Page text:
Lighted arrow breaking the wall

The last three years have brought a barrage of changes to the jan/san industry — the biggest challenges lying in the areas of staffing, supply chains and reaching end users in a changing work environment. Faced with these hurdles, distributors are asking themselves, “How can I power through and overcome?” 

To provide insight, Sanitary Maintenance reached out to the editorial advisory board of professionals for comment. Here, each representative provides suggestions distributors should consider on the road to success. 

Charles Moody
Solutex, Inc.

Matt Scoles
Managing Partner
Scoles Systems

Keith Schneringer
Senior Director of Marketing - Facility Care + Sustainability
Envoy Solutions

Ailene Grego
President & CEO
SouthEast Link

Marianne Abided
Executive Vice President
Royal Corporation


What strategies should distributors use to attract and retain skilled workers in this competitive labor market? 

Moody — Like the saying goes, “You get what you pay for.” Just as it relates to a product or service, the same is true in finding good people to join your team. We’ve always made sure that we’re paying above average and creating a system where those who work harder and smarter have a means to grow their income. That might mean bonuses based on productivity and accuracy, or there might be a portion based on the overall performance of the team and company. At Solutex, we follow the “Golden Rule” in the way that we treat our customers, our vendors and each other, and I feel that the result is less turnover and a happier team.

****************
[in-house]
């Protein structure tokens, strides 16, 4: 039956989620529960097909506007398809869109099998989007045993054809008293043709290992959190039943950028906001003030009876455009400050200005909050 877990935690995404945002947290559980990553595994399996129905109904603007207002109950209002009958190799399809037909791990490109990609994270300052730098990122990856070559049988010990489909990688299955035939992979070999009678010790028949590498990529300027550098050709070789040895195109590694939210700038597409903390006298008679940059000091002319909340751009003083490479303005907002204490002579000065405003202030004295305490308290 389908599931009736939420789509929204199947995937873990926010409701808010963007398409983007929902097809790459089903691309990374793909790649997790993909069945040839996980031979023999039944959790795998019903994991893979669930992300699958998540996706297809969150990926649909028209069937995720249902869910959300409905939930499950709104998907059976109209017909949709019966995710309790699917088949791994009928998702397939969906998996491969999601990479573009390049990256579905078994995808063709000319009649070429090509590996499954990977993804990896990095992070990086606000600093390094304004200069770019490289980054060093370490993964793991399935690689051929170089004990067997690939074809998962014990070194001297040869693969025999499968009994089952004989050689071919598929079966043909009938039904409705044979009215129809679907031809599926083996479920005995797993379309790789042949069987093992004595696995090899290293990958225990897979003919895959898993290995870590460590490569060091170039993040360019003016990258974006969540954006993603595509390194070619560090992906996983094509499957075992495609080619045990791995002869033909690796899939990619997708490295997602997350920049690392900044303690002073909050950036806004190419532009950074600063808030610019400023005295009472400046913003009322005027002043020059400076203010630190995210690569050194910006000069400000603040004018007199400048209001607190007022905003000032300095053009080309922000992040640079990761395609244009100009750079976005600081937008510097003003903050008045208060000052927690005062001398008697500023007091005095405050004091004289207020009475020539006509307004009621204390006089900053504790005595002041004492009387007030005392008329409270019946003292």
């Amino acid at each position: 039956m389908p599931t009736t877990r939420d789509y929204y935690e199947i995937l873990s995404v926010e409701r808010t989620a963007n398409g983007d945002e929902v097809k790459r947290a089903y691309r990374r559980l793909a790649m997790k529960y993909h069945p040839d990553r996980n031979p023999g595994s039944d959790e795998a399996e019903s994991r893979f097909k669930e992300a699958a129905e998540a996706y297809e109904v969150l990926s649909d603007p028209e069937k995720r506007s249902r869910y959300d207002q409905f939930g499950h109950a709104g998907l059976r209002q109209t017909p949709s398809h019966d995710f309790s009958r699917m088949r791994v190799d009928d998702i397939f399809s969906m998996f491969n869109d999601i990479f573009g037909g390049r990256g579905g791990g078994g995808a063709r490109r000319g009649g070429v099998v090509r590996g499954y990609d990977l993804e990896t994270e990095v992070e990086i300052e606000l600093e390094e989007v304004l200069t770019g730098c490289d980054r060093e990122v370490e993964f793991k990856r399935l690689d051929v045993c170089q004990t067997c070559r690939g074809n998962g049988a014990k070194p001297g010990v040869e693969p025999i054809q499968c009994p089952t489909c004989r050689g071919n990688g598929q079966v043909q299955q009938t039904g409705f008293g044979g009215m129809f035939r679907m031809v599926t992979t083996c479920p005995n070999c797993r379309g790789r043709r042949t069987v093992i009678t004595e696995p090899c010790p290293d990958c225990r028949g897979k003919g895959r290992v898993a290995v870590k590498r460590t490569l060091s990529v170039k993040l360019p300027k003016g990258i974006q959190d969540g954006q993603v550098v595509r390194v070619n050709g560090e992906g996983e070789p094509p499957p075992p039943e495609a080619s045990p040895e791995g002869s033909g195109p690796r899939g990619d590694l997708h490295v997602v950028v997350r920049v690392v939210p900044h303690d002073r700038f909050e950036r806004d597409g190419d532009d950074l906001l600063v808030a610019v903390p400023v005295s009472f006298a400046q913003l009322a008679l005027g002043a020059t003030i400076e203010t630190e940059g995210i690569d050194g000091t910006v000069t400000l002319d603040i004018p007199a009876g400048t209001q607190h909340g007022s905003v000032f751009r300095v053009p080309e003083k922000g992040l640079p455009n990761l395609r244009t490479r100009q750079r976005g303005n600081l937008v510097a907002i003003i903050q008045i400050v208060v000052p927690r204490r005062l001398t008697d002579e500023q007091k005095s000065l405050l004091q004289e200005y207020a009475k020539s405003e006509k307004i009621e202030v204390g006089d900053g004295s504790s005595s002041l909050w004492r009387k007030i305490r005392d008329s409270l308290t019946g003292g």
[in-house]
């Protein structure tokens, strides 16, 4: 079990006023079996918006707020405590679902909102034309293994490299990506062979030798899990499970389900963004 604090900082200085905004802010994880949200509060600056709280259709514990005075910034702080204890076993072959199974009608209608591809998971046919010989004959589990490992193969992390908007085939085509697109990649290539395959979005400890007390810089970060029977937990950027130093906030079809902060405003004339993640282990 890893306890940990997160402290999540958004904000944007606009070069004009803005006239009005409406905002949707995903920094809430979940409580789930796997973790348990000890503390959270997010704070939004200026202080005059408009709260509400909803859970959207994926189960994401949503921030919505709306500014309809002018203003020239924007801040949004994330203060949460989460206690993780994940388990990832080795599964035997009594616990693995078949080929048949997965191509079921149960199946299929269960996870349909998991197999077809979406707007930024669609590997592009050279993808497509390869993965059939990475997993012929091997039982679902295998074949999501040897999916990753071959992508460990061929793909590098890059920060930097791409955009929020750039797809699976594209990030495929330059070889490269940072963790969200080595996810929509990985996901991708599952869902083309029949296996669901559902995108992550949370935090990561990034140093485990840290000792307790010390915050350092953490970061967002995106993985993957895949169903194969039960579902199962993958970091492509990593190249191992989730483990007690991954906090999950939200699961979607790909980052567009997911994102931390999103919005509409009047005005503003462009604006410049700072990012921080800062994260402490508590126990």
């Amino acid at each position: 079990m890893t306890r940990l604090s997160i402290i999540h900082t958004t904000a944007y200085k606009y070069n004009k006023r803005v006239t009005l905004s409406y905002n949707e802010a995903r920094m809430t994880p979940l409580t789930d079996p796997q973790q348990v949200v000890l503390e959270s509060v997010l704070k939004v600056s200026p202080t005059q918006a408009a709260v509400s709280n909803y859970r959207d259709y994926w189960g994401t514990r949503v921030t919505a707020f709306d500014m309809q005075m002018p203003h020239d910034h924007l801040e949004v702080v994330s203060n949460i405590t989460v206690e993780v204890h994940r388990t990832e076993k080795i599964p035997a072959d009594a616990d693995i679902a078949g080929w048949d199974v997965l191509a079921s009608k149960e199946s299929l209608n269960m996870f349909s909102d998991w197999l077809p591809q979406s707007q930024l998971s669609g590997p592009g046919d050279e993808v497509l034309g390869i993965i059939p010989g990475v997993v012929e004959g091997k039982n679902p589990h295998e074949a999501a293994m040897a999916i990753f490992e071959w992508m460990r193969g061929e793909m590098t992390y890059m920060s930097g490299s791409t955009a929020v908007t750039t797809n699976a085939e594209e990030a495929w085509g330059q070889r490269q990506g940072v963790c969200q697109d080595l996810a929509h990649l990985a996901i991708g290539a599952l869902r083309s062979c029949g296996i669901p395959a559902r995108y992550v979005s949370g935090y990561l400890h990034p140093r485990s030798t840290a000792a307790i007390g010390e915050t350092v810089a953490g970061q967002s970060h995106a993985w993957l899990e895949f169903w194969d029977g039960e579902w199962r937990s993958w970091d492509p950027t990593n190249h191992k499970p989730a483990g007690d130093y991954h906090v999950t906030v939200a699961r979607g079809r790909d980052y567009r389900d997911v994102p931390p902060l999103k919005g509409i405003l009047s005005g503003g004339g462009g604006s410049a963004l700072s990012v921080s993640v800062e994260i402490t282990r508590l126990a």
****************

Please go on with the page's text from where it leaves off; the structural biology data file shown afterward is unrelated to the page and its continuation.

Schneringer — A competitive salary and benefits package is always important, but so is the opportunity to join a strong work culture where each employee can grow and develop and can make a difference. 

Grego — To meet market demands, we must offer competitive compensation, but there is so much more the retaining that employee. With work-from-home (WFH) and hybrid options, companies are losing their culture. It’s still an important part of a company’s overall success. Establishing and maintaining a good company culture is still important, however, without a growth plan specific to each employee, it’s highly unlikely a new hire will plant roots and stay.